Legislative help may be on the way: Assemblyman Rob Bonta, a Democrat from Alameda, introduced Assembly Bill 1793 in January to “to allow automatic expungement or reduction of a prior cannabis conviction,” but the legislative process is a slow one. The bill went through its first reading in early January, and there has been no movement since. One possible reason for inaction: The Legislature would also need to provide financial resources to assist the counties in doing this work.

Real people continue to be harmed by old laws that the voters of the state of California have thrown out. Old felony convictions that today would be, at worst, misdemeanors—and possibly not even worthy of arrest—are keeping a disproportionate number of African Americans and Mexican Americans from fully participating in our democracy. After all, a right delayed is a right denied.

Published in Cannabis in the CV

On Jan. 1, weed aficionados in California were finally able to do what they say they’ve always wanted—legally buy marijuana, no prescription required.

But small farmers who had been selling on the black market were not uniformly delighted by the change.

For decades, the illegal-weed industry has been lucrative. Then came increasing legalization that created its own boom: In the United States, the total medical and recreational market for pot is expected to hit $2.6 billion in revenue this year, reports the Financial Times. Nine states have now legalized recreational sales, and 29 states have legalized medical marijuana. Colorado alone recorded nearly $4.5 billion in sales since recreational stores opened on Jan 1, 2014.

But many small farmers in California worry about this new world of legal pot. They’ve been the backbone of the industry through the drug-war years of heavy enforcement and heavy penalties, and they know all too well what it’s like to live as outlaws. They now fear that big agriculture will take over the industry that some of them pioneered and worked in for generations.

Under Proposition 64, also called the Adult Use of Marijuana Act, after Jan. 1, 2023, there will be no state cap in California on the size or production amount of marijuana farms. David Bienenstock, former editor of High Times Magazine, fears this lack of a size limit invites consolidation by corporations with deep pockets. What he’d much rather see are “as many small, sustainable, eco-friendly farms as possible.”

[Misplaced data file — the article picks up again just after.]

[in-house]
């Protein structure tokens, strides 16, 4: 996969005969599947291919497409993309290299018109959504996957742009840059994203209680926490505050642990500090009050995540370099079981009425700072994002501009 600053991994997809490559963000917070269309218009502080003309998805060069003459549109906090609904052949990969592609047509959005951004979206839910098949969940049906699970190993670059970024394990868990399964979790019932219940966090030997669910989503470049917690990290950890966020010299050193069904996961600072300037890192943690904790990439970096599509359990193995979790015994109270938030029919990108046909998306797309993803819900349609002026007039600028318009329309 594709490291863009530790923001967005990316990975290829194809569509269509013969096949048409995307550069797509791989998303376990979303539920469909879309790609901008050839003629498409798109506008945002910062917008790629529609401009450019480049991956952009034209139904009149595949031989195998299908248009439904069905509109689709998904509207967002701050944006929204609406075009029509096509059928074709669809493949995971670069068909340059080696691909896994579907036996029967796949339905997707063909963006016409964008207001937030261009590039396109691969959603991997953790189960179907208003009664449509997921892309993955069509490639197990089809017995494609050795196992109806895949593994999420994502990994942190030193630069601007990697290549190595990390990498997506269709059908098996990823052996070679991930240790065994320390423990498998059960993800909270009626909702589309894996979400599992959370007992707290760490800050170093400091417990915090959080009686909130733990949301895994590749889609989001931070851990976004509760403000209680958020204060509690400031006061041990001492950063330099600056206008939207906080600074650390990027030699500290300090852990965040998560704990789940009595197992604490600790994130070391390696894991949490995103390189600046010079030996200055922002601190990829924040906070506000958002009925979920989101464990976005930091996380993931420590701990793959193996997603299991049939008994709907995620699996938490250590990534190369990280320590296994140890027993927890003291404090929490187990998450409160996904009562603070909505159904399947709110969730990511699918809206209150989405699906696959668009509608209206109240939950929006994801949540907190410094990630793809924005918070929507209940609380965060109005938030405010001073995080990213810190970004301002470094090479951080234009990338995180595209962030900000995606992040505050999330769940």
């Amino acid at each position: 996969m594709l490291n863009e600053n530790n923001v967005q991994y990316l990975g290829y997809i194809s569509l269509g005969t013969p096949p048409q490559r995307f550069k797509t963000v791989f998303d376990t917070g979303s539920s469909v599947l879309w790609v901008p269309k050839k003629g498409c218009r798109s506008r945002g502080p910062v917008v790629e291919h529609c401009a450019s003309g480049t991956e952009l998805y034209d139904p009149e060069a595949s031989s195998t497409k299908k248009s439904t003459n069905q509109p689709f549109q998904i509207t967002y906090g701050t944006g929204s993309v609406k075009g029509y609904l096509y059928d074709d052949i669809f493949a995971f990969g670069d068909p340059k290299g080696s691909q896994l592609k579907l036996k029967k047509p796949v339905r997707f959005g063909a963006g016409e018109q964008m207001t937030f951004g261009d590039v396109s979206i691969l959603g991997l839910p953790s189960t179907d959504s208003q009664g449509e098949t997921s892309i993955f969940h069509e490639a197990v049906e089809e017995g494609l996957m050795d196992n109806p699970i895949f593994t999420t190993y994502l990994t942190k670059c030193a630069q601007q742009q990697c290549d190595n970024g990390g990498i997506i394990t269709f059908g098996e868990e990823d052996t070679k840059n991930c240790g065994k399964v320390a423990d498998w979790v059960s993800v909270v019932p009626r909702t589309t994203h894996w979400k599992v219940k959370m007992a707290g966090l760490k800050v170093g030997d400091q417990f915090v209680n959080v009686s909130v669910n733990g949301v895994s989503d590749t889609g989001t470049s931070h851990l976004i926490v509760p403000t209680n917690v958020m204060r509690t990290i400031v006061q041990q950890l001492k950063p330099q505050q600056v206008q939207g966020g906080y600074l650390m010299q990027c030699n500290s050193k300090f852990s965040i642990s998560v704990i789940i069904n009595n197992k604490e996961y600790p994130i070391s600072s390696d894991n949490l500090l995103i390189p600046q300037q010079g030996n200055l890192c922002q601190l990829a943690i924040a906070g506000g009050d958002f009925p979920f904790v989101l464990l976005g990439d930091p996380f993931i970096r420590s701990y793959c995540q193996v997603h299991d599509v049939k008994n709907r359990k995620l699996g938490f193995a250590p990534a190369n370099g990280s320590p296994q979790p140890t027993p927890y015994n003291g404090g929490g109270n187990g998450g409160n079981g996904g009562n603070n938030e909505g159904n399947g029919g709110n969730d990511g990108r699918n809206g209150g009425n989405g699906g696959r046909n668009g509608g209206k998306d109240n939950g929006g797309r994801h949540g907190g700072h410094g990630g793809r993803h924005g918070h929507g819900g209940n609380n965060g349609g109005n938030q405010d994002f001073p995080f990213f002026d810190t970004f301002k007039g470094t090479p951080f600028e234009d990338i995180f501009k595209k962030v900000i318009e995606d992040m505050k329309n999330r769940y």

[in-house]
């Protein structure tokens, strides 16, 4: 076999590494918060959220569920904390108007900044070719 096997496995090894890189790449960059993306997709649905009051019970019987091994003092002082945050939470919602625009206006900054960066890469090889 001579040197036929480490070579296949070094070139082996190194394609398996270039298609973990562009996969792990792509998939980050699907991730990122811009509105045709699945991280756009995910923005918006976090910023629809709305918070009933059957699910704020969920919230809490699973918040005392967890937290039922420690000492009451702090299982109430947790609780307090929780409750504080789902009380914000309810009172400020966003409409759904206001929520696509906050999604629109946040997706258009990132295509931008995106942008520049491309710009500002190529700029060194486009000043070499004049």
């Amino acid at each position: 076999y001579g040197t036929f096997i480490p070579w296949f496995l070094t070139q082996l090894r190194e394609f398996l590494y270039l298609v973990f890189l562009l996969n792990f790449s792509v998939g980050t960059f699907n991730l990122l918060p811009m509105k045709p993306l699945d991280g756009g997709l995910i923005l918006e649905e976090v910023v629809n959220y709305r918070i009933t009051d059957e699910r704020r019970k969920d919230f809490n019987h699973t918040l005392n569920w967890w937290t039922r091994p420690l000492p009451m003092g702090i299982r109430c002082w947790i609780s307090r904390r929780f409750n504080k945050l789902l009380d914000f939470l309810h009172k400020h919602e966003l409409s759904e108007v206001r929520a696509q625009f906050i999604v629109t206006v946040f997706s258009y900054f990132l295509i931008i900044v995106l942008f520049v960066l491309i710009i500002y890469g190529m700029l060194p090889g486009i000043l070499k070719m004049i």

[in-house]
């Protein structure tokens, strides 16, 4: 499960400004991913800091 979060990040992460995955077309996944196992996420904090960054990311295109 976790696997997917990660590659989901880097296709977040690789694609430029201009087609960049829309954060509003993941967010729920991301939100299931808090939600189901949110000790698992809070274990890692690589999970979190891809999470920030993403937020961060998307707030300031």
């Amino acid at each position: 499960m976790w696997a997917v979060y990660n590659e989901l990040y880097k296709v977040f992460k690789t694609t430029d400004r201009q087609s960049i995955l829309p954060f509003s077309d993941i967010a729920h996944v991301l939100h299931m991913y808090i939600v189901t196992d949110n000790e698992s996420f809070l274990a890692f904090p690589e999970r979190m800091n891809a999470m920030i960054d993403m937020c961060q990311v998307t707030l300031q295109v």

Right now, there are an estimated 50,000 cannabis farms in the state of California. These farms are run by everything from multi-generation families who have worked the same land for decades, to recently formed groups of tech-industry dropouts. It’s no secret that people have flocked to the California hills over the last decade to join what is being called the new California “green rush.”

The black market has allowed growers to earn an exorbitant amount of tax-free wages without ever having to build a business profile or work within legal systems. For many, one of the major draws of the marijuana-farming lifestyle has always been its freedom from government oversight and pesky regulations. But going legal now means paying licensing fees and taxes and wading through paperwork—just like any other businessperson.

Jonathan Collier, a director of the California Growers Association, lives in Nevada County, home to more than 4,000 marijuana farms. He’s lobbied hard to get black-market growers in his area to come out of the shadows and capitalize on being legal. He tells small pot farmers that they can do well if they decide to “position themselves in the artisanal market, establishing branding and higher-quality processes.”

But Collier said many successful marijuana farmers don’t want to go legal, because they’ve got “millionaire blinders.” Rather than accept a reasonable income as a legal pot farmer, some want to stay in the background and just keep doing what they’re doing, under cover.

Many of the newly legal growers have joined cooperatives to help process and market their marijuana. The distribution cooperative Alegria, based in Nevada City, north of Sacramento, helps farmers bring their individualized product to consumers. Executive director Michelle Carroll makes this analogy: “People will pay more for craft beer. We go to farmers’ markets in San Francisco twice a month, and we get to deal face-to-face with the consumers (who) want the best product.”

Alegria, which has strict policies against the use of pesticides, has assembled a group of growers who sell direct to a distributor, who then focuses on branding and sales. This allows farmers to concentrate on quality control. “We feel like if we all work together, we will get to a better place,” Carroll said.

“Durban poison,” “strawberry cough” and “super silver haze”—these are a few of the names buyers will find at dispensaries these days. At the moment, organic and inorganic marijuana seem fairly similar in quality. In some dispensaries, organic marijuana is sold for an even lower price than its inorganic counterpart. Most consumers I’ve talked to say they’re interested in smoking designer, high-end strains; they don’t particularly care about sourcing and growing practices. But this may change as big agriculture starts to move into the business.